Last Thursday, the Bentonville, Ark.-based retail giant announced it would question all 100,000 of its suppliers about the overall environmental impact of the goods they provide. Among the topics will be greenhouse gas emissions, manufacturing waste and natural materials used.
According to Wal-Mart spokesman Kory Lundberg, the information will be used by a consortium of universities — initially funded by Wal-Mart — that will work with suppliers, outside retailers and other interested parties to develop what Lundberg called a “single, open-source platform” to rank the environmental impact of every product carried in-store.
According to Wal-Mart, the initiative will not be seen in stores for at least five years. But the industry impact could be more immediate.
Melanie Owens, VP of Pickerington, Ohio-based R.G. Barry Corp.’s global Wal-Mart division, said her company — which supplies the chain and its Sam’s Club division with the DF and Dreamtop slipper lines — had already started working to answer the retailer’s questions. “We’re prepared and eager to support the initiative,” Owens said.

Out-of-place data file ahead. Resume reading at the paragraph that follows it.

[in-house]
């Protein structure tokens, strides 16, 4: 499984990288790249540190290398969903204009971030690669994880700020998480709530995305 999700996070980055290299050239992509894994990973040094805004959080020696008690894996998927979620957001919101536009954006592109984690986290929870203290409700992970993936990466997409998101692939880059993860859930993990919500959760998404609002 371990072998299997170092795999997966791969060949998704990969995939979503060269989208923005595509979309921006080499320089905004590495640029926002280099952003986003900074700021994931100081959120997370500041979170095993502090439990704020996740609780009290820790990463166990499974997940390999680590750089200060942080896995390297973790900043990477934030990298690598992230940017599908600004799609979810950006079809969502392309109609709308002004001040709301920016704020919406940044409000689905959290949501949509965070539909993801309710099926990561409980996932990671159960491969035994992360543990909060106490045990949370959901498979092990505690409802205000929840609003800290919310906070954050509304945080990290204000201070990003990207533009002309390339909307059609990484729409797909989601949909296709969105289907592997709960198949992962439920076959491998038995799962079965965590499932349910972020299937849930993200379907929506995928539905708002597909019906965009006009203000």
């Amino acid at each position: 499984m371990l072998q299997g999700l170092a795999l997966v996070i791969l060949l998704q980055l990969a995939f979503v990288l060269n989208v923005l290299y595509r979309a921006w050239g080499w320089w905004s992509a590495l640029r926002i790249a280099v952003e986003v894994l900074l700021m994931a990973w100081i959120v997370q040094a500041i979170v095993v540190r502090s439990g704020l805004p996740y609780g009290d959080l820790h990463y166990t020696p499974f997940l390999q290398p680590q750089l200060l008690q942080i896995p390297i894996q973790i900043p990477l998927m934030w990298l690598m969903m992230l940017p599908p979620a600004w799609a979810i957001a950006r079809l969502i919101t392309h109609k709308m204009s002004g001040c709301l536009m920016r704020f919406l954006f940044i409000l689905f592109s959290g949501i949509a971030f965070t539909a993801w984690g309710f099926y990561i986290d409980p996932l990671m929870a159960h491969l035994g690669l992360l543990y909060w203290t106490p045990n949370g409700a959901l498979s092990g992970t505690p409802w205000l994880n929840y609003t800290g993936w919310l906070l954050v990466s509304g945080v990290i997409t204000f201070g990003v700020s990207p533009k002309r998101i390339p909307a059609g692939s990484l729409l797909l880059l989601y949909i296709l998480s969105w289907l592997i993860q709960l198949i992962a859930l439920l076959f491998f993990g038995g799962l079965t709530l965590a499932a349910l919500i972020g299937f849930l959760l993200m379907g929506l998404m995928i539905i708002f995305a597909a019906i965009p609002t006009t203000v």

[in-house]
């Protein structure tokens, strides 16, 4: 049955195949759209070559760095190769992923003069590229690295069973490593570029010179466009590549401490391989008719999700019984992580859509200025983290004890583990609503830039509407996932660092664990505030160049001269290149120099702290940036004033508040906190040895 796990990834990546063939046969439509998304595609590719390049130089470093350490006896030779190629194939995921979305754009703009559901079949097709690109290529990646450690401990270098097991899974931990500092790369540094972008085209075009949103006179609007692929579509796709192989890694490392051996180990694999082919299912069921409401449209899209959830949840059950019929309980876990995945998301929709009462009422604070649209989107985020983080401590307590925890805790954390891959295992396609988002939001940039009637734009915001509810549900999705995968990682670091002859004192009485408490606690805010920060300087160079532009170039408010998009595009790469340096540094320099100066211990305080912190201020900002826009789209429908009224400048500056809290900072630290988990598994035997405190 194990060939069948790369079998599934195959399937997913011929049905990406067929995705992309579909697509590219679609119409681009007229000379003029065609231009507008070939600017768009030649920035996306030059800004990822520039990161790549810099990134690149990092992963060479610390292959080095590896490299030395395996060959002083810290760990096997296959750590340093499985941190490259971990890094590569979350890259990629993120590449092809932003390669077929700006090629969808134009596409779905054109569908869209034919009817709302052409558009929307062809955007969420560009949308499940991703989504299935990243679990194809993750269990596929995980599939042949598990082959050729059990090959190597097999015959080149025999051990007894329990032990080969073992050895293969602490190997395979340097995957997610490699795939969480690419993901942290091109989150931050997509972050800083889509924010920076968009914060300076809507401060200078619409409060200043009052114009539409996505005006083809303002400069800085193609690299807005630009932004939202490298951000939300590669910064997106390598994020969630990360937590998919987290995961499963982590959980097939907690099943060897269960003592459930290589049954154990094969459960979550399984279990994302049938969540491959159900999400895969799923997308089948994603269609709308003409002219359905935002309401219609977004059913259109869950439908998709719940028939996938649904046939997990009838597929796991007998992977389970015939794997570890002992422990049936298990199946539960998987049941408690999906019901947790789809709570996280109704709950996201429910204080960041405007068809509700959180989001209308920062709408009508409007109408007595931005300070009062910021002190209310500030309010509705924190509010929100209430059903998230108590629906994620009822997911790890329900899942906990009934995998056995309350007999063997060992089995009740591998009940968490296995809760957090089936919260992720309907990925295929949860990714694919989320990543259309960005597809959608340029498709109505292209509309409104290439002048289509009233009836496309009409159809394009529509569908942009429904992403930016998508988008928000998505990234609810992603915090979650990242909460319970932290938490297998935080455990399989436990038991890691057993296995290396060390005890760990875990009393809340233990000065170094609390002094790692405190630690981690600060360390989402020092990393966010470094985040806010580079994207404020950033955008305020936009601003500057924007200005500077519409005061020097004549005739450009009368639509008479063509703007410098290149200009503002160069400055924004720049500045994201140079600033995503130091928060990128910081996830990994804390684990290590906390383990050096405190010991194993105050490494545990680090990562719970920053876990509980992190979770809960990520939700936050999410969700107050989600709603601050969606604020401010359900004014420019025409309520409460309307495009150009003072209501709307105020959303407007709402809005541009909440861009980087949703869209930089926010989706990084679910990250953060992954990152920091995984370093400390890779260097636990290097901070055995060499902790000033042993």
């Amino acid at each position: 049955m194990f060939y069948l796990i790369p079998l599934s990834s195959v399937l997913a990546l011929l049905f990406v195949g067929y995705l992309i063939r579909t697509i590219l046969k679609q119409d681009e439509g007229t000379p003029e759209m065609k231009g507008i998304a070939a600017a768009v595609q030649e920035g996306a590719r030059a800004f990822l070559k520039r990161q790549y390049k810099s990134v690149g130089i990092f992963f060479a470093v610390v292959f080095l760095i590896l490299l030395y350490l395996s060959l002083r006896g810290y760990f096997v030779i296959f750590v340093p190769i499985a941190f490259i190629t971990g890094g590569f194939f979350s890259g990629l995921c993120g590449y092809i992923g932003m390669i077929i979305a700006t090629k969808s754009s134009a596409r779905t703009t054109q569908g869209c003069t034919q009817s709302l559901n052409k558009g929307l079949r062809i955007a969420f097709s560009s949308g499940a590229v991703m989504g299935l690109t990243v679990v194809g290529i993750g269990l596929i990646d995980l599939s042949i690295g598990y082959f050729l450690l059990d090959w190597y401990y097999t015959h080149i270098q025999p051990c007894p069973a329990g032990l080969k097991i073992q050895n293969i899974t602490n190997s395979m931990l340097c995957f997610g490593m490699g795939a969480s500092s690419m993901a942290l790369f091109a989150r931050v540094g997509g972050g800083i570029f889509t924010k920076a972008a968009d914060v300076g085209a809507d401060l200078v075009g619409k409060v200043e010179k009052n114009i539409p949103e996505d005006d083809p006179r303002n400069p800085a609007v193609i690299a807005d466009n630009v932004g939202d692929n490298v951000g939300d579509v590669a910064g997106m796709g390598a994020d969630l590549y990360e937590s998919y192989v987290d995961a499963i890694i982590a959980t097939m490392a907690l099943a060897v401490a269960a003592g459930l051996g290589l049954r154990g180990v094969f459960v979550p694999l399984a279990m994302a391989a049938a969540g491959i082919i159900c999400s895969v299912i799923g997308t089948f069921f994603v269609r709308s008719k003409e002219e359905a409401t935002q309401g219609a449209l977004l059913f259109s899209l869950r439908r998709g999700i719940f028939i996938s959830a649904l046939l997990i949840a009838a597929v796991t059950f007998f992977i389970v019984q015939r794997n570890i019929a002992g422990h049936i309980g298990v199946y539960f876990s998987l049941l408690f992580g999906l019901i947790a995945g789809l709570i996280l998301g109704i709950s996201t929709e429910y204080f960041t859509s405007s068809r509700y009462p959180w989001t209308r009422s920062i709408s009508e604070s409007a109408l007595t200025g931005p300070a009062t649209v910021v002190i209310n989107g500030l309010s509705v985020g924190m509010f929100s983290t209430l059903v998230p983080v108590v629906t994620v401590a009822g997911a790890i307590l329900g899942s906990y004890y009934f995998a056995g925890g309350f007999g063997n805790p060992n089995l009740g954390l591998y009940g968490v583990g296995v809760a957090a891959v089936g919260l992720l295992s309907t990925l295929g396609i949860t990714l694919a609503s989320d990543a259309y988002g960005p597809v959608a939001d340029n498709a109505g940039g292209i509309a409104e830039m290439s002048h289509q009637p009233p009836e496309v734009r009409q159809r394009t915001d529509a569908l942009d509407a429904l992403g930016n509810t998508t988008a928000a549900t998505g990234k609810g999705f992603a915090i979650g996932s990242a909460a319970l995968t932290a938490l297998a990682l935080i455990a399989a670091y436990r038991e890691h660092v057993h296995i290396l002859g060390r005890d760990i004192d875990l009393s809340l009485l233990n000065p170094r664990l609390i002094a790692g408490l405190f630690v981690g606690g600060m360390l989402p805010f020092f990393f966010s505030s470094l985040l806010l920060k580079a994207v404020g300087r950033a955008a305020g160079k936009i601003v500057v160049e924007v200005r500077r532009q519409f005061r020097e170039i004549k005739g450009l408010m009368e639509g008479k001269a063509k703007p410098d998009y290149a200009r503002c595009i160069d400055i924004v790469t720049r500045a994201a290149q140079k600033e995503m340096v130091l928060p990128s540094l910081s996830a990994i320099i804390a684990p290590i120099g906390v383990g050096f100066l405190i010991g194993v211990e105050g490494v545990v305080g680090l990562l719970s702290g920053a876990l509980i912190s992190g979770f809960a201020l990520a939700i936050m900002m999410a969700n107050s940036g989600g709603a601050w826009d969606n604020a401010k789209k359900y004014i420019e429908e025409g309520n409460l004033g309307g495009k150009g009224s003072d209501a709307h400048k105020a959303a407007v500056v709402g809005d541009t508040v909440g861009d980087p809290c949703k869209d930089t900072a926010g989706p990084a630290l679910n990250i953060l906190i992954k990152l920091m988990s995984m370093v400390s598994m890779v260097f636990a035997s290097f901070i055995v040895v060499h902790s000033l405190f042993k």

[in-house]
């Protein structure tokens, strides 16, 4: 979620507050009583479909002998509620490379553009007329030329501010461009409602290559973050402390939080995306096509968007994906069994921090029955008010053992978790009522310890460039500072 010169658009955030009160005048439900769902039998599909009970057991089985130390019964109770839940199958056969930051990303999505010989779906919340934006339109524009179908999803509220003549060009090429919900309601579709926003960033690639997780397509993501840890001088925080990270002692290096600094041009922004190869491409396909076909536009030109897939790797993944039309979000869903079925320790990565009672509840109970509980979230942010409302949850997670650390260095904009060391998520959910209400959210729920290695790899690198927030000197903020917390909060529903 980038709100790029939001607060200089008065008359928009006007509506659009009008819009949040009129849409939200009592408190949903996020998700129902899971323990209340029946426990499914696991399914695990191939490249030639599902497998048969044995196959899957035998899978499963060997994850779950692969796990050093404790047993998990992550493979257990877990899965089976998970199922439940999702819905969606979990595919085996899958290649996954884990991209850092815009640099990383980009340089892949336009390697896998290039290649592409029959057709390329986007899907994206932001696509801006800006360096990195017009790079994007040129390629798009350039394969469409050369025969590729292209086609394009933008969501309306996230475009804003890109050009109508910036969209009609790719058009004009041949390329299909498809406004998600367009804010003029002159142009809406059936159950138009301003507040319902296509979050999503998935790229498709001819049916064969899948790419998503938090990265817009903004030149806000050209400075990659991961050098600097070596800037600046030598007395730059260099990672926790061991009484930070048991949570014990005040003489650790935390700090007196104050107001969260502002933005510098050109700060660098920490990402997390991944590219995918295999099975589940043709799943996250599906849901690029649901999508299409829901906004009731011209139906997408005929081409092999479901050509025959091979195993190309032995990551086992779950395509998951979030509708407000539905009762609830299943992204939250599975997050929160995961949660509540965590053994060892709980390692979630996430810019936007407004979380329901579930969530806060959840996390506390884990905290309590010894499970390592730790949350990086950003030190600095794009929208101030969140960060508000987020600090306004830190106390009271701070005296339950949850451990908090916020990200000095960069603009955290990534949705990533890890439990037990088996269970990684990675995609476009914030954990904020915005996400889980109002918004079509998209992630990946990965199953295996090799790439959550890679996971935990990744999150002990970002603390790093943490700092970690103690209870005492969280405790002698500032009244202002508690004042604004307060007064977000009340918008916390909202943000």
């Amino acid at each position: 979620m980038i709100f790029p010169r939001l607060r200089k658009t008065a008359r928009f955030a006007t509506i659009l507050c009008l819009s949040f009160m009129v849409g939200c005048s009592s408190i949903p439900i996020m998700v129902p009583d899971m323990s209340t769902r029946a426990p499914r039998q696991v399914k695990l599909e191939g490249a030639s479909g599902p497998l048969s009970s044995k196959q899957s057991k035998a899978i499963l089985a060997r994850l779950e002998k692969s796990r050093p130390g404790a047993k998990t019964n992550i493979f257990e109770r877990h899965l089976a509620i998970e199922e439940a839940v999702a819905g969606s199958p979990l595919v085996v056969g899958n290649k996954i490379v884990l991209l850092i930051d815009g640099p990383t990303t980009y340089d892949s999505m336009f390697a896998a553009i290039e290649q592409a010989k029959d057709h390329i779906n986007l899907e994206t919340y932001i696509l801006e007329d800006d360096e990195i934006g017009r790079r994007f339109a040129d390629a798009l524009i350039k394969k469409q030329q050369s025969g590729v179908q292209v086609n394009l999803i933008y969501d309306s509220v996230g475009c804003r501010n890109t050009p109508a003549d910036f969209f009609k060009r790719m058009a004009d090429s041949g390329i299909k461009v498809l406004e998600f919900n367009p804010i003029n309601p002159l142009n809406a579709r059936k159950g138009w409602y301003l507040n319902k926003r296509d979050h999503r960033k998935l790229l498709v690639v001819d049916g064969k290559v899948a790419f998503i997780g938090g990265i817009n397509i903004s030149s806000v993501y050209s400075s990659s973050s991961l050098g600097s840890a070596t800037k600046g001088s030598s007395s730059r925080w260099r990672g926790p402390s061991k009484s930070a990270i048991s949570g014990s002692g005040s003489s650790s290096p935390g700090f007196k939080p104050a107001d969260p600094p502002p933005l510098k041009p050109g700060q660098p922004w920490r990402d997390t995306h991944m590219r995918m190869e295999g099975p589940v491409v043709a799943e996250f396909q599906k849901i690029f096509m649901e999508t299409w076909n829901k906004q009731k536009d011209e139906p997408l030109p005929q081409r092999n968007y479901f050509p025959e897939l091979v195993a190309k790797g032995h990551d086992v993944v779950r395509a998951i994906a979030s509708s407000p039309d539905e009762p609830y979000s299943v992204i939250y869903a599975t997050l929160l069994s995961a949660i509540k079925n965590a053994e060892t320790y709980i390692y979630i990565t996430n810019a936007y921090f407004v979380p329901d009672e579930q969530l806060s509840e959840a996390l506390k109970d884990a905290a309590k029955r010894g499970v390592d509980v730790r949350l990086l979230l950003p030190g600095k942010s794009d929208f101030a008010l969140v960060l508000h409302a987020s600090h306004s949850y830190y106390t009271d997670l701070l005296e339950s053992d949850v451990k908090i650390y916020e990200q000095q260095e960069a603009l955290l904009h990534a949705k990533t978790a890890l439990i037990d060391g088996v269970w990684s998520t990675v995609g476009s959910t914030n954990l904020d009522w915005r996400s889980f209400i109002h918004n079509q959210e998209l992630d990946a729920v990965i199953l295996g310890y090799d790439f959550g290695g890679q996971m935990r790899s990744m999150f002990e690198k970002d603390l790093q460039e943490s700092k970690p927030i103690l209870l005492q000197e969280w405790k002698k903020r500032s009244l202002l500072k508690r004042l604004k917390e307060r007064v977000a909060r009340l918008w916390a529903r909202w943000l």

And Wal-Mart’s size and purchasing power could drive change in the industry, even for non-suppliers, said Elaine Delgado, manager of sustainable product stewardship at Boston-based New Balance. “This is a great opportunity for the rest of us who are involved in making shoes in China,” she said. “Wal-Mart speaks and people listen because of their extreme volume. They could impact all industries.”
Delgado added that the Wal-Mart initiative could benefit smaller companies that lack the resources to assess their own supply chains. “If Wal-Mart did create a standard, maybe the homework they did would make it easier [for smaller companies] to follow their standard — and avoid the duplication of effort,” she said.
Still, Adam Hughes, administrator of the Leather Working Group, an industry association of tanneries and brands, said environmental assessments are no simple matter. “Measuring your carbon footprint is not that straightforward,” he cautioned, adding that LWG has found that driving change at the manufacturing level requires a significant commitment to education and follow-through.
According to Lundberg, the new consortium will draw on established protocols at Wal-Mart. And the company plans to tap into the expertise of other global partners to develop the initiative. “For this to succeed, it has to be bigger than Wal-Mart,” he said. “And that’s the point of what we’re doing.”